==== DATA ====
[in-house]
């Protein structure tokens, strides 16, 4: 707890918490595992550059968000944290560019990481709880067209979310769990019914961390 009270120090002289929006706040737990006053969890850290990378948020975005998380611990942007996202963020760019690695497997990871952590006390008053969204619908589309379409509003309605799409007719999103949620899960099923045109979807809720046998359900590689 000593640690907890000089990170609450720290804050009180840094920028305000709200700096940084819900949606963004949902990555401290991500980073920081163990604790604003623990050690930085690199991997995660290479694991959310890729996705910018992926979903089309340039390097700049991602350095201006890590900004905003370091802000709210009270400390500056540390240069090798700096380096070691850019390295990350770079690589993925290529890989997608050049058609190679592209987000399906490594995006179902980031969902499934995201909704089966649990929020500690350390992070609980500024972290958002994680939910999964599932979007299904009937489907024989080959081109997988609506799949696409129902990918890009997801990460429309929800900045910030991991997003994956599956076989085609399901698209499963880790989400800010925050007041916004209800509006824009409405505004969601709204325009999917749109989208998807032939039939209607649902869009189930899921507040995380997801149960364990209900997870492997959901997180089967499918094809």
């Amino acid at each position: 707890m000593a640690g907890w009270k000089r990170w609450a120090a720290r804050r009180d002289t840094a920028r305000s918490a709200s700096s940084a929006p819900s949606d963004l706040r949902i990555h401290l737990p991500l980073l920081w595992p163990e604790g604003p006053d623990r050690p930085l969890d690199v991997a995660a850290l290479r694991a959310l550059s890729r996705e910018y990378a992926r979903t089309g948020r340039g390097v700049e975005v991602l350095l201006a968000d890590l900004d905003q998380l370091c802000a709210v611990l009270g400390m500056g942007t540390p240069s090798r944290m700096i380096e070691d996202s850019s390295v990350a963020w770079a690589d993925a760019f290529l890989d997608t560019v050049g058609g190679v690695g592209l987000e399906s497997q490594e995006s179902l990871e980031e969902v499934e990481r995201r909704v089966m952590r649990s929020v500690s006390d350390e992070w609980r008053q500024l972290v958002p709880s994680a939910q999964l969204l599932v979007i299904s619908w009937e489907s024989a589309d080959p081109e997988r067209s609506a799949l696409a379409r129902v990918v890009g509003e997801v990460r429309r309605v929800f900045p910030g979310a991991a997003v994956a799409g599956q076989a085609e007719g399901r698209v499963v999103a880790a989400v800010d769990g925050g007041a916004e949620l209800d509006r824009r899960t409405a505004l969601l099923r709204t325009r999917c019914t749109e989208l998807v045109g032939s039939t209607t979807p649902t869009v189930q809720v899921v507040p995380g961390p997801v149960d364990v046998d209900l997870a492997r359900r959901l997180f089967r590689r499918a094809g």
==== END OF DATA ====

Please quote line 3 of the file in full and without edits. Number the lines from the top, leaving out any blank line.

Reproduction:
């Amino acid at each position: 707890m000593a640690g907890w009270k000089r990170w609450a120090a720290r804050r009180d002289t840094a920028r305000s918490a709200s700096s940084a929006p819900s949606d963004l706040r949902i990555h401290l737990p991500l980073l920081w595992p163990e604790g604003p006053d623990r050690p930085l969890d690199v991997a995660a850290l290479r694991a959310l550059s890729r996705e910018y990378a992926r979903t089309g948020r340039g390097v700049e975005v991602l350095l201006a968000d890590l900004d905003q998380l370091c802000a709210v611990l009270g400390m500056g942007t540390p240069s090798r944290m700096i380096e070691d996202s850019s390295v990350a963020w770079a690589d993925a760019f290529l890989d997608t560019v050049g058609g190679v690695g592209l987000e399906s497997q490594e995006s179902l990871e980031e969902v499934e990481r995201r909704v089966m952590r649990s929020v500690s006390d350390e992070w609980r008053q500024l972290v958002p709880s994680a939910q999964l969204l599932v979007i299904s619908w009937e489907s024989a589309d080959p081109e997988r067209s609506a799949l696409a379409r129902v990918v890009g509003e997801v990460r429309r309605v929800f900045p910030g979310a991991a997003v994956a799409g599956q076989a085609e007719g399901r698209v499963v999103a880790a989400v800010d769990g925050g007041a916004e949620l209800d509006r824009r899960t409405a505004l969601l099923r709204t325009r999917c019914t749109e989208l998807v045109g032939s039939t209607t979807p649902t869009v189930q809720v899921v507040p995380g961390p997801v149960d364990v046998d209900l997870a492997r359900r959901l997180f089967r590689r499918a094809g």